The Rule Against Perpetuities is a Real Killjoy

The SyFy show Killjoys had an legally complex property issue in the final episodes of the season: seventh generation descendants who lived on the very environmentally damaged moon Westerley would be deeded property, and thus could immigrate to the much nicer moon Leith, thanks to a deal by their ancestors.

Property rights on Earth do not take seven generations to vest. Every first year law student knows such a real property transfer would violate the Rule Against Perpetuities (RAP). The traditional definition of RAP states that, “No interest is good unless it must vest, if at all, not later than twenty-one years after the death of some life in being at the creation of the interest.” Black’s Law Dictionary App, 9th Edition.

California defines the Rule Against Perpetuities as follows:

A nonvested property interest is invalid unless one of the following conditions is satisfied:

(a)  When the interest is created, it is certain to vest or terminate no later than 21 years after the death of an individual then alive.

(b)  The interest either vests or terminates within 90 years after its creation.

Cal Prob Code § 21205.

The goal of Rule Against Perpetuities is simple: eliminate contingent interests in real property that could vest too remotely. Courts frown upon people willing property to a generation that would not exist for over a century. There is risk the rights would never vest, such as a genetic weapon going off killing everyone in a bloodline to prevent inheritance of the subject property.

Property rights vesting after seven generations would violate the Rule Against Perpetuities. A generation typical is viewed as 20 years. Human beings in good health can live well into their 90s. Granted, people on Westerley probably have shorter life spans, given acid rain that kills, the lack of proper medical care, and a highly dangerous community (i.e., you can get shot).

If we assume each generation on Westerley were having children every 25 years (time for a child to grow up, find a career, spouse, and have a child themselves), then approximately 150 to 175 years had passed since the first generation entered into the property agreement. Assuming the first generation lived to age 75 given the dangerous environment, 21 years after their death would not have seen a 7th generation come into existence. As such, the property rights would vest anywhere from 75 to 100 years after the death of the first generation. This would violate rights having to vest 21 years after the death of the original life in being.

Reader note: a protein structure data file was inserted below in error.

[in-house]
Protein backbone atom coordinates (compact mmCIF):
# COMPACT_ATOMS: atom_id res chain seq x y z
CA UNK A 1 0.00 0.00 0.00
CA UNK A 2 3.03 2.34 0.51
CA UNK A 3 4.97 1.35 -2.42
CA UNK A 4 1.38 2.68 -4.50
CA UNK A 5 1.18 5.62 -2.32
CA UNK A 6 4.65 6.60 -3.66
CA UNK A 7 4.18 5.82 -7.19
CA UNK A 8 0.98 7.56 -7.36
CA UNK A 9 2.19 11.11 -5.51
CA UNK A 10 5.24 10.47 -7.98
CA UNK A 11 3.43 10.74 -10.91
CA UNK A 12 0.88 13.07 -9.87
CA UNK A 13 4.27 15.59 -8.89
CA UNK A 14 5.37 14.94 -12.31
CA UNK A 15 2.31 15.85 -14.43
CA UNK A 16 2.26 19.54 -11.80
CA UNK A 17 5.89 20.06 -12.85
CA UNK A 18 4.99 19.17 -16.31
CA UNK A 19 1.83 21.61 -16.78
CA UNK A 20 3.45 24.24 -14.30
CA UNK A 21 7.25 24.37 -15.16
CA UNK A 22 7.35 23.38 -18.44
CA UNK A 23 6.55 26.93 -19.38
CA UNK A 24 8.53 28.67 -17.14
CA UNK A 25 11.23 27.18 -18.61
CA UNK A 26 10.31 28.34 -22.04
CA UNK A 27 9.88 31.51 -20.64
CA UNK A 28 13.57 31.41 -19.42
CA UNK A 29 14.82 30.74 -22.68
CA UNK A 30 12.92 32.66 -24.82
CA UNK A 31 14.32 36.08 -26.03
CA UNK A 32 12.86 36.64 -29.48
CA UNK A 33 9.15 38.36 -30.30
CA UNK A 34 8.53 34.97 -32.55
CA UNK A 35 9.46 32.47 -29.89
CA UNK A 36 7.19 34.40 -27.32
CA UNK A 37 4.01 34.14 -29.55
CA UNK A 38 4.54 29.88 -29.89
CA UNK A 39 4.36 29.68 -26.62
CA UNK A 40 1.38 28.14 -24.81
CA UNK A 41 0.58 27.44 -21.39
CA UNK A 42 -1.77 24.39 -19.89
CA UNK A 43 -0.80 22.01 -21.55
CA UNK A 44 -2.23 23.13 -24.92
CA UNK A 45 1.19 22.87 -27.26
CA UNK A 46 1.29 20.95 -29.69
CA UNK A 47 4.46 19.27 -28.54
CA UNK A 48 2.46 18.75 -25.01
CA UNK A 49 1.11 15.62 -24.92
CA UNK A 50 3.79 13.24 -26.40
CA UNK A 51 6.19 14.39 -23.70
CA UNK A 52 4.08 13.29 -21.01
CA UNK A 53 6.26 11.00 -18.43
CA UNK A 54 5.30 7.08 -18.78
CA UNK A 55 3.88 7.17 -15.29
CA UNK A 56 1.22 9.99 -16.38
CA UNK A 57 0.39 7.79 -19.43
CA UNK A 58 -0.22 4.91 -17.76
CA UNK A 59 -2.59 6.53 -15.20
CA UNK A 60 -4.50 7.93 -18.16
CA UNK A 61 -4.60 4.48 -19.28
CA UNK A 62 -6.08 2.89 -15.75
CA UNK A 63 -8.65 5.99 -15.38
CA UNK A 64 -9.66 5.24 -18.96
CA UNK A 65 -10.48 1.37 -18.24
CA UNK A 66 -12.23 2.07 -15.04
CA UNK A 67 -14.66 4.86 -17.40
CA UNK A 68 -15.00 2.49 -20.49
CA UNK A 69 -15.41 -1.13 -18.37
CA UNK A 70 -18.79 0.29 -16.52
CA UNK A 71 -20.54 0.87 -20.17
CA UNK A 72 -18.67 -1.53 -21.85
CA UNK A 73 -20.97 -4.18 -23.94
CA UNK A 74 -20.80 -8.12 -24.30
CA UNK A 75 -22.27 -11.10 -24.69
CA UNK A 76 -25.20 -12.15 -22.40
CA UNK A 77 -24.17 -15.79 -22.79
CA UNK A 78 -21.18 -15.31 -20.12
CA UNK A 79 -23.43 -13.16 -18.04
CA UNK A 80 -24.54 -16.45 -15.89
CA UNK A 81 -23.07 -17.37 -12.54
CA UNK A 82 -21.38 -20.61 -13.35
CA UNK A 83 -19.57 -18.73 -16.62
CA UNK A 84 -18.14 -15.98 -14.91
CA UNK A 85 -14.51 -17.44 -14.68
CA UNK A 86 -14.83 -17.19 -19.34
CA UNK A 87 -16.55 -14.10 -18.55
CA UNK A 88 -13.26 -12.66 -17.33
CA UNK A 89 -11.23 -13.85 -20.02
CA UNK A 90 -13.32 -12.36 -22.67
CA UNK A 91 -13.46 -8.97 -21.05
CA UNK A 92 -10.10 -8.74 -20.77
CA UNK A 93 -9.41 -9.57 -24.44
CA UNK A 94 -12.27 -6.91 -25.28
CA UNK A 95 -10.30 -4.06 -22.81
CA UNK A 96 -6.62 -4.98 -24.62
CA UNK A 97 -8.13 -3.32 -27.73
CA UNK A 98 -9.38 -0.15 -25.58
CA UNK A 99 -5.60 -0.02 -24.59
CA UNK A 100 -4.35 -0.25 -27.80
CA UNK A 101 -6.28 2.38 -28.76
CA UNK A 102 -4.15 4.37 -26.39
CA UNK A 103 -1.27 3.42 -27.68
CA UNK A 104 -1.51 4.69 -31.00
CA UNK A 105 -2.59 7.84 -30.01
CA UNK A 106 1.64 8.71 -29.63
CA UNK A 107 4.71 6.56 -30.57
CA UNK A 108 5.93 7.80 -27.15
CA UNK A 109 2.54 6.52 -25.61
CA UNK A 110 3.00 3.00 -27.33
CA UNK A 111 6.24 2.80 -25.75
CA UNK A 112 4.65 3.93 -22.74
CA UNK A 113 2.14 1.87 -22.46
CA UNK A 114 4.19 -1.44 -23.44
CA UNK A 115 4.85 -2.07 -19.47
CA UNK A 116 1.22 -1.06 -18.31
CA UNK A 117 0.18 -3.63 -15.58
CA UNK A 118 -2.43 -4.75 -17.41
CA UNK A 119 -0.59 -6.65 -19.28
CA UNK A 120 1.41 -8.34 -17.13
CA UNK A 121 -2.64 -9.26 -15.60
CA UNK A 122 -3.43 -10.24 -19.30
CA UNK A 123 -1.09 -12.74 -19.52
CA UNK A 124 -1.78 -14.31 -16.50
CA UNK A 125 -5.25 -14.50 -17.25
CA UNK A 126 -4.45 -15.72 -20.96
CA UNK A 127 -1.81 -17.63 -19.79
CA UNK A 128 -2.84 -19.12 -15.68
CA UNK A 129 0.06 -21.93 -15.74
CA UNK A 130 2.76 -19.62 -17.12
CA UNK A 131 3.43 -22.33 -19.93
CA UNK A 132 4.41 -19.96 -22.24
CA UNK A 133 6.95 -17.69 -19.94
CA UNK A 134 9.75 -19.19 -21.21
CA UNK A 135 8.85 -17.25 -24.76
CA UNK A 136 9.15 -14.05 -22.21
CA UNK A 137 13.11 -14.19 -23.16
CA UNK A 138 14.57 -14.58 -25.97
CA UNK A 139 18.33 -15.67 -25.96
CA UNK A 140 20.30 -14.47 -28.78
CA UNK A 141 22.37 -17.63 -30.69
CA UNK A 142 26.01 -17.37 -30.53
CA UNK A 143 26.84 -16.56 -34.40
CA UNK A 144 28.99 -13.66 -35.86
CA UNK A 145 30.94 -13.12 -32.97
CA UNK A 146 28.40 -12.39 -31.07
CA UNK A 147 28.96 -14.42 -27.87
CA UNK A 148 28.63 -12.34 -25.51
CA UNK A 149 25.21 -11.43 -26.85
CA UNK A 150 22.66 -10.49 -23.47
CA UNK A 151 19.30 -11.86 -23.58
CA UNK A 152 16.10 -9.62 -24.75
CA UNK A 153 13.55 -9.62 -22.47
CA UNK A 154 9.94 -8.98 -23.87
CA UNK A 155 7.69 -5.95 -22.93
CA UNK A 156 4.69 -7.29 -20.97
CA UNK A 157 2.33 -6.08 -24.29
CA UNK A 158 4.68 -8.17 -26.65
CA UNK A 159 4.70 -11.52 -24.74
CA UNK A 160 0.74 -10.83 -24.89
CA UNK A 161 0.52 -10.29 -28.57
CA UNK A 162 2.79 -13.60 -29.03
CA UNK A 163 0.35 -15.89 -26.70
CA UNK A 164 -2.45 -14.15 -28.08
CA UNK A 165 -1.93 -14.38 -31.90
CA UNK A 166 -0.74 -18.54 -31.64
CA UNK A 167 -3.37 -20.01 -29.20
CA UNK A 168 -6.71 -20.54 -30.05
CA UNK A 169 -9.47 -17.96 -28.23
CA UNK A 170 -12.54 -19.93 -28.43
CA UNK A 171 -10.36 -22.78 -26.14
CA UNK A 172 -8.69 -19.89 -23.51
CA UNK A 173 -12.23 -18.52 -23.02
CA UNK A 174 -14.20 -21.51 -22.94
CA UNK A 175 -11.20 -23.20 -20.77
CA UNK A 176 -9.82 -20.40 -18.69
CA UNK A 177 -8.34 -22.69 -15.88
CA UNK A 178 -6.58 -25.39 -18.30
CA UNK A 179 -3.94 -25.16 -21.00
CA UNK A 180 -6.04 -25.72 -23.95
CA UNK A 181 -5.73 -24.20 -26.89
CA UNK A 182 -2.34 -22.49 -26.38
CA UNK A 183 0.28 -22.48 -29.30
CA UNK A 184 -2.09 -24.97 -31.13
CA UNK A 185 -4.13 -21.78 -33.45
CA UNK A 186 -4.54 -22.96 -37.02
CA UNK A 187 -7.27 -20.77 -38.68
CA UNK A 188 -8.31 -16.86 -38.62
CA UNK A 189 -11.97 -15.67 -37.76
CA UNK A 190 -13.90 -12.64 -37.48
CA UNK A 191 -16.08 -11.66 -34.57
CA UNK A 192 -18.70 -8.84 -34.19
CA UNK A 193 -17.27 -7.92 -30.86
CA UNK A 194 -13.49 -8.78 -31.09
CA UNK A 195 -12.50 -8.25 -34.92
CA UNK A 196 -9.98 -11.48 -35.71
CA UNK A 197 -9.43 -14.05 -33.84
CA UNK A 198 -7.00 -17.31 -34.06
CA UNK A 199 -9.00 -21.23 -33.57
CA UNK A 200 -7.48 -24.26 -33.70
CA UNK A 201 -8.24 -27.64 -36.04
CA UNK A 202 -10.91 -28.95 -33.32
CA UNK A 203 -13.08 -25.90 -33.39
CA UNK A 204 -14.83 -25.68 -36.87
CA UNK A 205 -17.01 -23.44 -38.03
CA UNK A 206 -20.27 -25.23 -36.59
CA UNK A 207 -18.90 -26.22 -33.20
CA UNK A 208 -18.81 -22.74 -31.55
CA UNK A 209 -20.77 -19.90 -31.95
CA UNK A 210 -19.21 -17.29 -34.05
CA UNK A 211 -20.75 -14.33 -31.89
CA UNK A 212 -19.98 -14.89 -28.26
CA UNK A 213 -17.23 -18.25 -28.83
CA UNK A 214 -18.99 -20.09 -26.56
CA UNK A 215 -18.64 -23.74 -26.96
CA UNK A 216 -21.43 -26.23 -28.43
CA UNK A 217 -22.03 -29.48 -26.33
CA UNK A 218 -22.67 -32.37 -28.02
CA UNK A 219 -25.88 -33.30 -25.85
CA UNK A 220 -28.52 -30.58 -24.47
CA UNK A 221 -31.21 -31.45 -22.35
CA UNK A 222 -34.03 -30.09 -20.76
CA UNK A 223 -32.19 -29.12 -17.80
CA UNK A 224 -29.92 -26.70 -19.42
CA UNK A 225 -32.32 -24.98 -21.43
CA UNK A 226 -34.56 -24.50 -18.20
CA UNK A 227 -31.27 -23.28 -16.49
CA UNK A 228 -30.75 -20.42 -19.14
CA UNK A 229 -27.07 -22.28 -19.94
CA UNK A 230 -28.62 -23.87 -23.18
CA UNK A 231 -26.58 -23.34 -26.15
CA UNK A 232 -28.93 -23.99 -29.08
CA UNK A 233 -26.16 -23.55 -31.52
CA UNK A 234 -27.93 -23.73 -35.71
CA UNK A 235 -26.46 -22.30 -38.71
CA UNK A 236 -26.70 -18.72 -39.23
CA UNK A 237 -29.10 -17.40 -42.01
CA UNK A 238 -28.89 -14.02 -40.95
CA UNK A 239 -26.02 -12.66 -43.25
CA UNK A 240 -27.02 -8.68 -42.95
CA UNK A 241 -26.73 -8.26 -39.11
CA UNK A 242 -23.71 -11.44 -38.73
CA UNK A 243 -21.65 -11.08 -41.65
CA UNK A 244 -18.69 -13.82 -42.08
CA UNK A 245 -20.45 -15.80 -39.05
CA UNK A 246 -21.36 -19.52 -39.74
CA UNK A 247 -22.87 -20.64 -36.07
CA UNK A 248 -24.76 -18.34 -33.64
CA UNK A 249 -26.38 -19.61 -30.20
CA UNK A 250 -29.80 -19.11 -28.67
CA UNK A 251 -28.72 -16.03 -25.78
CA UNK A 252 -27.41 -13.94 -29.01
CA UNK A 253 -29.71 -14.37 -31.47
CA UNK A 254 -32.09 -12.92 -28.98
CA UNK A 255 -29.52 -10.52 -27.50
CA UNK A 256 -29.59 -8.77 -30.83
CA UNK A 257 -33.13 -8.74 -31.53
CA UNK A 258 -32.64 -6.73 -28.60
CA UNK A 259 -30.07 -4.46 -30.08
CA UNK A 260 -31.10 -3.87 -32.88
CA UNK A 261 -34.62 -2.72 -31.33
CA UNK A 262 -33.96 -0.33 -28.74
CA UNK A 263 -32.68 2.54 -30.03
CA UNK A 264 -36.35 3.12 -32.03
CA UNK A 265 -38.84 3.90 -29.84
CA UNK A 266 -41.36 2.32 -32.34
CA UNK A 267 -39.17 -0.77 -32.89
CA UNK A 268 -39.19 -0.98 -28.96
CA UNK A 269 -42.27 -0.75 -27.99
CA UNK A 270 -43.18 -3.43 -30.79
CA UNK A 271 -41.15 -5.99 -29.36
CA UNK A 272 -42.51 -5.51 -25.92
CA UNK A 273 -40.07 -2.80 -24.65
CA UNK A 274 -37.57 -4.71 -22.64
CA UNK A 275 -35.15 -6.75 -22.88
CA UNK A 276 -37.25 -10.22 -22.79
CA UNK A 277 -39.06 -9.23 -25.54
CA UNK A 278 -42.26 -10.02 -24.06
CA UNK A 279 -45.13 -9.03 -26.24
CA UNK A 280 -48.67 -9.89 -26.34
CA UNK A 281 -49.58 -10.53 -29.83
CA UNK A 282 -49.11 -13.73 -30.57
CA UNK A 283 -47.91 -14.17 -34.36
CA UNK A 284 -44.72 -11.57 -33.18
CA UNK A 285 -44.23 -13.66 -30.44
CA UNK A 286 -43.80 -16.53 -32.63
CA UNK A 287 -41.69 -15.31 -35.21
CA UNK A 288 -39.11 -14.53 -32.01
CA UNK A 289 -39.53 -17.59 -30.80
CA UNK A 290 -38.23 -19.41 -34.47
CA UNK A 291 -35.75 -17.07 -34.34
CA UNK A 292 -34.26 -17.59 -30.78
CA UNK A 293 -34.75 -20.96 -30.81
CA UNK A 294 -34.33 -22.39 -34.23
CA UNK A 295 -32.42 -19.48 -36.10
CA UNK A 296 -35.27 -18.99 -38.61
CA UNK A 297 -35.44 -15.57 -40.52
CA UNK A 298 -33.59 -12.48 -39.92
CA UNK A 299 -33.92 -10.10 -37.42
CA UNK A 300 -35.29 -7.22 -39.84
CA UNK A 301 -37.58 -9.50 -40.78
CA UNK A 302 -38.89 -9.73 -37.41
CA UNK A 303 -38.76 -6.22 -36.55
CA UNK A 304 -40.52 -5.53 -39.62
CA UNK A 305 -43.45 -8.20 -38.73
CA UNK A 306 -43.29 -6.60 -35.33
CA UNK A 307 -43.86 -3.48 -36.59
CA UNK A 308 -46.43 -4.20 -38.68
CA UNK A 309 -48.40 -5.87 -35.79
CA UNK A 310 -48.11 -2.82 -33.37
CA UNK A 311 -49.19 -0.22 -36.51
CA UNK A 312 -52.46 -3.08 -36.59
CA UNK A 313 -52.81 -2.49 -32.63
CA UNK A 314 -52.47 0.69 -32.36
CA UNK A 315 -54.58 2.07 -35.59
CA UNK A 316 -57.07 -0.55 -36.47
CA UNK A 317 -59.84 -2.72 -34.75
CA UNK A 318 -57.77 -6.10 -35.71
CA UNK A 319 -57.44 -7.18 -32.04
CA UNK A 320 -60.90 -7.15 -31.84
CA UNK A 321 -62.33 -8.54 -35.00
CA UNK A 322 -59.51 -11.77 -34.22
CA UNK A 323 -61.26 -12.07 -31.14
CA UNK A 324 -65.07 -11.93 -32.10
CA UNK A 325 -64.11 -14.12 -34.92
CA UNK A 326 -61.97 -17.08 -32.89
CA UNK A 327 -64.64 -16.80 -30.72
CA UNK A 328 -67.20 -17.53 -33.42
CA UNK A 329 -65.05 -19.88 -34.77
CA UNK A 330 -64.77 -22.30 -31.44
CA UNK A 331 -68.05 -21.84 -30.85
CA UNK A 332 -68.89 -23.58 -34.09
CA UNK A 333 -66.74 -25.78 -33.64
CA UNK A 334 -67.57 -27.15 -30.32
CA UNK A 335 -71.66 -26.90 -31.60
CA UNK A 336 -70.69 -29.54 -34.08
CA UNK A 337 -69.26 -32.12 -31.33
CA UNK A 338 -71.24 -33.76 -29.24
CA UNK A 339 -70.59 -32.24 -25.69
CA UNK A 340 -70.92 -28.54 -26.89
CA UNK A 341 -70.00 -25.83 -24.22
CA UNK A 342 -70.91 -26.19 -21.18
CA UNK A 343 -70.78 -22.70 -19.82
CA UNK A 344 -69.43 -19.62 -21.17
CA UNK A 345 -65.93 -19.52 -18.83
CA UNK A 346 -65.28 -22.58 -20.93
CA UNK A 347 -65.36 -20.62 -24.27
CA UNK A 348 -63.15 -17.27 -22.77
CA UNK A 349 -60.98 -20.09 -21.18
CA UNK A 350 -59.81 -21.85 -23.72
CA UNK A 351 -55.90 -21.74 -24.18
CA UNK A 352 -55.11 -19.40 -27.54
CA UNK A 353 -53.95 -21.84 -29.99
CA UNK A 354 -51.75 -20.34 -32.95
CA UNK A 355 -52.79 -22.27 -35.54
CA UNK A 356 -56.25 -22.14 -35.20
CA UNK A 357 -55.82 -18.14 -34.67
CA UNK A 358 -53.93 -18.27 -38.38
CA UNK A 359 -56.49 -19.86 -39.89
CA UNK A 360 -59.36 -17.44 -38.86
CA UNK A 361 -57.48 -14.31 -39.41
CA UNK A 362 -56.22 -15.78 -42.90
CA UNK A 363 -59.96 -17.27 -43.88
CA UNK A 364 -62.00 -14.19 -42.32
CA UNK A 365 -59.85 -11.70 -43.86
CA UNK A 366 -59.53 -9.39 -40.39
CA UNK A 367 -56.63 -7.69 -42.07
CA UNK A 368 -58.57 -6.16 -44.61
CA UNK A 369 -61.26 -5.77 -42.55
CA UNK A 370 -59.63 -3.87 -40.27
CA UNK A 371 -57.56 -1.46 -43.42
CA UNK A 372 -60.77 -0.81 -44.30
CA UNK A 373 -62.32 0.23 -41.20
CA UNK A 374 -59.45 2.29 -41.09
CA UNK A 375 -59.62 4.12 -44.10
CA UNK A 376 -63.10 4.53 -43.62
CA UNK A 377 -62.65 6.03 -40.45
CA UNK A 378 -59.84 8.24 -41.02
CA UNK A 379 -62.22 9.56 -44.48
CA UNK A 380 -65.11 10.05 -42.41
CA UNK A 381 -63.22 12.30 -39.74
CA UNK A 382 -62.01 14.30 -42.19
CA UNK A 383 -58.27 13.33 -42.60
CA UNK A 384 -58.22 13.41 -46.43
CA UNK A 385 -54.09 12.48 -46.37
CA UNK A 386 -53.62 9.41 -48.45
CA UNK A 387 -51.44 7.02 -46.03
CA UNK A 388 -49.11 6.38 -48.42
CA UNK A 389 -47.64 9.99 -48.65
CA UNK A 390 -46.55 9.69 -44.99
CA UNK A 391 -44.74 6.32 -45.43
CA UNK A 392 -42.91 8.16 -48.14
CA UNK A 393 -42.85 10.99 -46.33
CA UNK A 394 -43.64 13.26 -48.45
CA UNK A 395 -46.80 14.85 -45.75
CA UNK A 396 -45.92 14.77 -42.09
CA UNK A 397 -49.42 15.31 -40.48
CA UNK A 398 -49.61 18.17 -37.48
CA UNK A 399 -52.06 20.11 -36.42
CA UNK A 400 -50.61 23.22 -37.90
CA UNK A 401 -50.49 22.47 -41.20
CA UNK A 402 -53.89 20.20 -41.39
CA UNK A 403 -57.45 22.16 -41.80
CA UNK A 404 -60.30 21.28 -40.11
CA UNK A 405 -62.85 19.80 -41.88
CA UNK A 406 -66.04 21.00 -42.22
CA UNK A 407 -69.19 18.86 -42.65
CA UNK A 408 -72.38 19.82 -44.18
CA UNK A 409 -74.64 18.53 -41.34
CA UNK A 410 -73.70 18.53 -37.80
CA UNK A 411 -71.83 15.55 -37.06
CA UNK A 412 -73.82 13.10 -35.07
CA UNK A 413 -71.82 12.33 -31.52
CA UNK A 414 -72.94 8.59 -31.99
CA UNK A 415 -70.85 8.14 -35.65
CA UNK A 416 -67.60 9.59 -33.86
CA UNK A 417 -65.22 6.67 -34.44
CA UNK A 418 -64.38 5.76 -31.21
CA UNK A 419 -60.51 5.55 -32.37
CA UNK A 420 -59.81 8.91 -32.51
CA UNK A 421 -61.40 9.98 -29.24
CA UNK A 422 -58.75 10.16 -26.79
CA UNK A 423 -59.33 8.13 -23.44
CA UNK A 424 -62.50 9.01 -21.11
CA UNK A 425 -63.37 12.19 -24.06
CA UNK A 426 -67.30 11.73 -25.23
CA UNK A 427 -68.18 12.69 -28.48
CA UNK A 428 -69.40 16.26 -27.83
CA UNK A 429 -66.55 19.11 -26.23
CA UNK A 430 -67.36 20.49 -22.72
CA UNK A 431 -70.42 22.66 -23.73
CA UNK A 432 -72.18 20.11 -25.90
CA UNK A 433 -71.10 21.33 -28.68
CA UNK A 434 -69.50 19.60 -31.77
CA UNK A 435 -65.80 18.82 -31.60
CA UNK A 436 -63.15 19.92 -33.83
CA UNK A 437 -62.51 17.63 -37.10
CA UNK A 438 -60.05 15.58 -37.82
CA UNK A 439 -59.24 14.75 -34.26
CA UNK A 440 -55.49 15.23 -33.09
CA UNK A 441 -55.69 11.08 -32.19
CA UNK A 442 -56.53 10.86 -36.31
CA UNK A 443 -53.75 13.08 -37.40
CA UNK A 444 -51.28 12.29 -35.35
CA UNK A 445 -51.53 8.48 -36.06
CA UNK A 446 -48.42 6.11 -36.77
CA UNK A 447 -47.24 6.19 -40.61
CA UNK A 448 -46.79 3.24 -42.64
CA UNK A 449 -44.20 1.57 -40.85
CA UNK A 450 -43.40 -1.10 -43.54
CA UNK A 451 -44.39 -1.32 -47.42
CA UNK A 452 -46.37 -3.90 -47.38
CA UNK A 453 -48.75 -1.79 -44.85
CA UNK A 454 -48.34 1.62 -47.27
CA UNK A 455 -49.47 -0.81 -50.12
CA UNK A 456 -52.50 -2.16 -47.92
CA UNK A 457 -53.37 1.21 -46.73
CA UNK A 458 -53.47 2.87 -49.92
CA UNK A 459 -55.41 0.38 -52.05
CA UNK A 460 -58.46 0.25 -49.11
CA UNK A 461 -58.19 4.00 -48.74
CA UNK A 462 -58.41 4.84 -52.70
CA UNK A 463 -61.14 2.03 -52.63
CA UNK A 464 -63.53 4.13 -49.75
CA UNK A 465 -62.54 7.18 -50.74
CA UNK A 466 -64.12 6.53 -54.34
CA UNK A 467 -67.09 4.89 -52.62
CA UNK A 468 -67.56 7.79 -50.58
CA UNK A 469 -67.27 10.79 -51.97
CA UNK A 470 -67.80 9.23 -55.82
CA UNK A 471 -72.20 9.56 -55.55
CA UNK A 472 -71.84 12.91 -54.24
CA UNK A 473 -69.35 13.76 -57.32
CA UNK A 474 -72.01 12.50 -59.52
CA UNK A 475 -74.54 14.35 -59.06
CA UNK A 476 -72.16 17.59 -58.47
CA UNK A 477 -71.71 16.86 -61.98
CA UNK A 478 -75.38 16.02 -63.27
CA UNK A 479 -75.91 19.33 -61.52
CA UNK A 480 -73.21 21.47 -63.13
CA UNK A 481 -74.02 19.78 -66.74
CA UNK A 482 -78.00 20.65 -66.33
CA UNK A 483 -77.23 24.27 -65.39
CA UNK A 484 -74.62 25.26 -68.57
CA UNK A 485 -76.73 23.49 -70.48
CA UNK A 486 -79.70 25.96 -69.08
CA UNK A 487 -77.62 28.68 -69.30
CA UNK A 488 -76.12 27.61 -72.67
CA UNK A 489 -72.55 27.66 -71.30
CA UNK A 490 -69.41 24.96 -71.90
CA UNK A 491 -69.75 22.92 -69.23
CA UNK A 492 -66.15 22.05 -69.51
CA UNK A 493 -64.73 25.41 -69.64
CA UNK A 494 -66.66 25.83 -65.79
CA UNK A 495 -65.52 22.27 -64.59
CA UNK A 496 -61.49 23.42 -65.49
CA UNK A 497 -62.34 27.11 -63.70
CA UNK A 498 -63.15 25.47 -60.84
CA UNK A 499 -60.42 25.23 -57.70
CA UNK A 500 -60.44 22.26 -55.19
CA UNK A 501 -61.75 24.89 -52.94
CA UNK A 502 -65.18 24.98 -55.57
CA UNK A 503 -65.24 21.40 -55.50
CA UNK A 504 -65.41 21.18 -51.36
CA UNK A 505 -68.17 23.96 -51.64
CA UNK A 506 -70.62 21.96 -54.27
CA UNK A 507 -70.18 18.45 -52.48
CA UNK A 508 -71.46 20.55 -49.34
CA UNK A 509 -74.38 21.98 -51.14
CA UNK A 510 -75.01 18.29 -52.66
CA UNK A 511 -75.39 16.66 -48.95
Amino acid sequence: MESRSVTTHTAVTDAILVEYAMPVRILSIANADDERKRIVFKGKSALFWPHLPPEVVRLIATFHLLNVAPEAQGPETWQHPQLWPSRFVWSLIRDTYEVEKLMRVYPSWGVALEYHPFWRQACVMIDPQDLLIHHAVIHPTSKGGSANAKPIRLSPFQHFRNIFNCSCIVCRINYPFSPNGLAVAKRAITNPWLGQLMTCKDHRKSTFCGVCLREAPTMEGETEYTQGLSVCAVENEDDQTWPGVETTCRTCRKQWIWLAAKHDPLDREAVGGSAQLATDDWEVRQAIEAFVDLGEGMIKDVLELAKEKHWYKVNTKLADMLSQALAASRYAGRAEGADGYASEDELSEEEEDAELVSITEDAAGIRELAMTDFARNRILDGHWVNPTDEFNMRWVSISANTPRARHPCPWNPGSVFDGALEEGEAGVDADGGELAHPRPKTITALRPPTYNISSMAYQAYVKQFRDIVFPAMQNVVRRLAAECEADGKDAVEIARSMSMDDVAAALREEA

It is apparent lawyers did not make the deep space trip to The Quad. There is no civil government, but The Company, comprised of nine “ruling” corporate owner families. This would be a horrible place to live. Killjoys is an unintended reminder that humanity is best served by governments colonizing planets, opposed to corporations that have very little interest in civil rights, constitutions, or property law.

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Josh Gilliland
Josh Gilliland is a California attorney who focuses his practice on eDiscovery. Josh is the co-creator of The Legal Geeks, which has made the ABA Journal Top Blawg 100 Blawg for 2013 to 2016, the ABA Web 100 for Best Legal Blog and Podcast categories, and was nominated for Best Podcast for the 2015 Geekie Awards. Josh has presented at legal conferences and comic book conventions across the United States. He also ties a mean bow tie.